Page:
No, Jesus is a spiritual creation from the Jewish scriptures (known as the Old Testament) with Isaiah 53 and Zech 3 as the foundation for the gospel story.

The academic biblical scholars have to have historical Jesus as the origin of Christianity because their jobs depend upon it - just ask Thomas Brodie.

Anonymous said...

"I have never quoted Ehrman to make a point."

My comment: Who would even know? This is a ludicrous statement for an anonymous poster to make, because you have left no trail, or history. You post as a completely unidentified person, just as I am doing now to illustrate my point. Nonetheless, Ehrman has been widely quoted to make points, if not by you, by others.

Dianetics and Scientology are not much different from Buddhism. It could be argued that Hubbard was simply a 20th Century Buddha.

Anonymous said...

Anonymous 9:26 said...

"ummm, yes [us posters on Banned vilify HWA for the sabbath and holy days]...that's exactly why you vilify him, but you can't admit that, so you look for chinks in the armor and attack that....end result is, all he taught is discounted. (and that's all you really care about, right?)
if you examine any human being in The Church closely enough, you will find plenty to attack, so you haven't accomplished anything by pointing out HWA's imperfections....the Word of God stands, regardless."

I don't vilify HWA or Armstrongists for observing the Sabbath and Holy Days even though I frequent this blog weekly (sometimes even daily). I'm content to observe these days as a Christian, but I'm certainly not going to attend any ACOG in the future (after my short stint with UCG) since his whole life and teachings was 1 of inconsistency! He said 1 thing and then changed his mind later down the track. Or would say 1 thing, but in his private life would do something else. He was a hypocrite and even his own family (GTA) & high ranking ministers in his cult (evangelist Marion McNair who wrote "Armstrongism--Religion or Ripoff?") knew it! I for one ain't saying you can't observe these rituals as a Christian. I do! And I'm not going to tell a Messianic Jew that s/he can't observe these rituals if they so choose. At the same time I'm not going to judge another Christian who chooses not to observe what I do. My own family are Catholic so keep Xmas, Easter, etc. But, I keep Sabbath & holy days. I extend grace & respect to them as they do me. The problem with HWA & his ilk is that they would rather you destroy your family relationships & friendships in the name of God as long as you maintain your idolatrous worship of all things Armstrong. & yet this man was proven a false prophet in his own lifetime & those who have taken up his mantle (RCM, Pack, Flurry, etc) are being proven likewise in their lifetime too. You can't defend the indefensible & if you've read the OT such outrageous lies and false predictions would've led to your own execution! So what does that say about this man & his onging legacy of broken homes, splintered churches, unbiblical & inconsistent doctrines, etc?! To me it says that God was not 100% (or even 25% or less!) with him as he & his followers would like you to believe (Matt 7:15-20).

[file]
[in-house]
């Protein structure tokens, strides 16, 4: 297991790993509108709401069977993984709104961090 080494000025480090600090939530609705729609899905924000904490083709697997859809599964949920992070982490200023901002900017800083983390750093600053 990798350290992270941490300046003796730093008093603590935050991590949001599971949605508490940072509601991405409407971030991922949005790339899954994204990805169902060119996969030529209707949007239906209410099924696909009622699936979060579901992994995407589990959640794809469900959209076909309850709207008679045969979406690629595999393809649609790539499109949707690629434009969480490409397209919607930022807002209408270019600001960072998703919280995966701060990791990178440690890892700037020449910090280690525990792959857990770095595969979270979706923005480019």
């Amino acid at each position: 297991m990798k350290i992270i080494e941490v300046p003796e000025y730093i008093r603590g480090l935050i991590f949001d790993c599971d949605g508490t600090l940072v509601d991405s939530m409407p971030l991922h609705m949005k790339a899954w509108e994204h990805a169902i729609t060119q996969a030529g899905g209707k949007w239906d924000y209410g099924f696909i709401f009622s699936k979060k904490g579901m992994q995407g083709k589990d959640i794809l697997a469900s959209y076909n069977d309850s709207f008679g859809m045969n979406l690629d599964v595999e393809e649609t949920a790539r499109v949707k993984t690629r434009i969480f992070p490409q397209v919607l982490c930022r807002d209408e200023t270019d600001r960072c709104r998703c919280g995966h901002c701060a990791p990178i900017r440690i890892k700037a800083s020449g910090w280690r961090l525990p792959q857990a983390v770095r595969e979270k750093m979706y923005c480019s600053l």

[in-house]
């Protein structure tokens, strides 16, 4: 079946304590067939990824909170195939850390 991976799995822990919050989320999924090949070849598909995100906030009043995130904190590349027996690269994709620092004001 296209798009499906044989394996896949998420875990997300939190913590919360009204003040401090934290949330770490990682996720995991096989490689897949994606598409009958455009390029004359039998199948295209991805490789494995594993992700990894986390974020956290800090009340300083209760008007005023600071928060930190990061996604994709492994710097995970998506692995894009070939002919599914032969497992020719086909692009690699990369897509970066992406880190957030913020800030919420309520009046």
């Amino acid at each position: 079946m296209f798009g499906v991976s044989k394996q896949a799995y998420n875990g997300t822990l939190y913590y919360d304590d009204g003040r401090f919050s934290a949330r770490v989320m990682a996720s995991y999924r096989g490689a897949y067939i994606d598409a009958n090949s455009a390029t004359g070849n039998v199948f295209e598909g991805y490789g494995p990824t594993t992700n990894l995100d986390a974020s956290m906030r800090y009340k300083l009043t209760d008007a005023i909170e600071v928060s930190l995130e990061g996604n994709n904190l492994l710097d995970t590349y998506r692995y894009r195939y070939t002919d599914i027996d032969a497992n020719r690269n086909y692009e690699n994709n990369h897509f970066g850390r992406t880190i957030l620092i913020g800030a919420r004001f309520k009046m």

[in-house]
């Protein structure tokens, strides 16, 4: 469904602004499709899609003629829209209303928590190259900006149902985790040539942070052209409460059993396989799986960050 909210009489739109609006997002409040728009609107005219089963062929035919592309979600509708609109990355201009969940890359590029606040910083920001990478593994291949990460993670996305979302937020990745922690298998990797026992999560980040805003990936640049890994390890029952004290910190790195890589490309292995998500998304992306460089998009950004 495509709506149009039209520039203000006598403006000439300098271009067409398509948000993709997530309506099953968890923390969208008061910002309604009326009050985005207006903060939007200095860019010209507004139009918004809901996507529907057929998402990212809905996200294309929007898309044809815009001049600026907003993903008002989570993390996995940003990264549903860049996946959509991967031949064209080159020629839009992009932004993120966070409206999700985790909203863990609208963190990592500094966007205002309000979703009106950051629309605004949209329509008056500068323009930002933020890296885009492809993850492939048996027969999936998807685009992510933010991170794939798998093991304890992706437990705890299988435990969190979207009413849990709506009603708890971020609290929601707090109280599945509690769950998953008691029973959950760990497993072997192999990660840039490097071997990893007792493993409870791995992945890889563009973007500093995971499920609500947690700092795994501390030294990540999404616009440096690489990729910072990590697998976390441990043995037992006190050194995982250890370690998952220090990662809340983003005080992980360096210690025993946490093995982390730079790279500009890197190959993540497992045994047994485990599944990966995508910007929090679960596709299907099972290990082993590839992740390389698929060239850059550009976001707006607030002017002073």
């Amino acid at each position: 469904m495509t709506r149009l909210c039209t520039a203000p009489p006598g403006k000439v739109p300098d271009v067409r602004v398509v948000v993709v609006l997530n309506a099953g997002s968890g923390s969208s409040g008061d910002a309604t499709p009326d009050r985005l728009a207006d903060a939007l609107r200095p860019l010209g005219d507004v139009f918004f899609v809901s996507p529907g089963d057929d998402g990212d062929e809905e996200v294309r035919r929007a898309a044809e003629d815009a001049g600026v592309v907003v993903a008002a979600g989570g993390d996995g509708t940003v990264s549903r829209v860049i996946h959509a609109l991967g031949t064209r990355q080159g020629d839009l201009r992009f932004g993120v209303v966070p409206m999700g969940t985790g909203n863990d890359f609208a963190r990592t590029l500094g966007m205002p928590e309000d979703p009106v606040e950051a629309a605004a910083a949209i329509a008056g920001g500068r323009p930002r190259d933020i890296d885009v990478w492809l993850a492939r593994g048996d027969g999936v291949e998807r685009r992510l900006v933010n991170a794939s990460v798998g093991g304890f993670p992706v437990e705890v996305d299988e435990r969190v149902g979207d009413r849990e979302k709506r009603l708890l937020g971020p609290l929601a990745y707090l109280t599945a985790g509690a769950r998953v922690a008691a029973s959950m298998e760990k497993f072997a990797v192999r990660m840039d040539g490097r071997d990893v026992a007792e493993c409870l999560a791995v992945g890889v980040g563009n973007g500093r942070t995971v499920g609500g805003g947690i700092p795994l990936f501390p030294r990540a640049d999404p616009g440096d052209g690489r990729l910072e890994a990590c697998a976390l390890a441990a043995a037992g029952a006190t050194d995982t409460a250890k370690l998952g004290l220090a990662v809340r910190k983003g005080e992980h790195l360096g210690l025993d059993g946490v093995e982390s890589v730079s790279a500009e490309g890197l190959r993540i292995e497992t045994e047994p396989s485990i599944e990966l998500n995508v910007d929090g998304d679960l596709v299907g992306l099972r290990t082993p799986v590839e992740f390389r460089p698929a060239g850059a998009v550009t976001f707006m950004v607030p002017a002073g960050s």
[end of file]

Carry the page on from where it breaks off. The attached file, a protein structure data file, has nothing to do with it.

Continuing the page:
Random Lurker said...

@ Biker Bob

" And, he is an agnostic who knew that this latest book, in some peoples' minds, would throw his entire body of work into question. Yet, he wrote it anyway."

We all have our quirks. The endless pile of biblical inconsistencies and contradictions he has highlighted over the years, still stand on their own, independent of any assumptions, fallacies or errors he may make in future books.

Byker Bob said...

Probably ten years ago, having much more free time on my hands, I was posting occasional light and tactful comments on a forum which many people would consider cultic. At one point, I posted a list of questions which some psychologist had compiled, which could be helpful in causing someone to consider the possibility that maybe they were part of a cult. The webmaster, God love him, thanked me, and posted this list on the main page of his site.

Most people do what they do because they are convinced that what they are doing is right. It becomes a matter of conscience, the conscience being subject to programming. This is why there is a higher level of accountability for those who aspire to teach or to be a leader. The types of leaders I've learned to follow are those who lead simply by consistently providing a good and reliable example.

BB